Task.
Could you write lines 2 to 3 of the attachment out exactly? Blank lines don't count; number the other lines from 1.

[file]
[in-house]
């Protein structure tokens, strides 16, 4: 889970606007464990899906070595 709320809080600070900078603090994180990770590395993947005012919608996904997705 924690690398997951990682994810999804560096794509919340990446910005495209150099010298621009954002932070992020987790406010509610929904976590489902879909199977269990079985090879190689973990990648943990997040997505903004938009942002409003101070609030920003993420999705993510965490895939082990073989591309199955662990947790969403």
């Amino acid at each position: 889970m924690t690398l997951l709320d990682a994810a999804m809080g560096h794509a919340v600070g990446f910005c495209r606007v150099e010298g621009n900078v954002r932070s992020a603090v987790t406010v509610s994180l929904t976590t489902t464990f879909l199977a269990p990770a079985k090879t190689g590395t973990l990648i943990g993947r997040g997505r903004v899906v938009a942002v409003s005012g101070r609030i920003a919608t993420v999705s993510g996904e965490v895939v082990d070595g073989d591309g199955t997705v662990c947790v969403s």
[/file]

């Protein structure tokens, strides 16, 4: 889970606007464990899906070595 709320809080600070900078603090994180990770590395993947005012919608996904997705 924690690398997951990682994810999804560096794509919340990446910005495209150099010298621009954002932070992020987790406010509610929904976590489902879909199977269990079985090879190689973990990648943990997040997505903004938009942002409003101070609030920003993420999705993510965490895939082990073989591309199955662990947790969403």
């Amino acid at each position: 889970m924690t690398l997951l709320d990682a994810a999804m809080g560096h794509a919340v600070g990446f910005c495209r606007v150099e010298g621009n900078v954002r932070s992020a603090v987790t406010v509610s994180l929904t976590t489902t464990f879909l199977a269990p990770a079985k090879t190689g590395t973990l990648i943990g993947r997040g997505r903004v899906v938009a942002v409003s005012g101070r609030i920003a919608t993420v999705s993510g996904e965490v895939v082990d070595g073989d591309g199955t997705v662990c947790v969403s």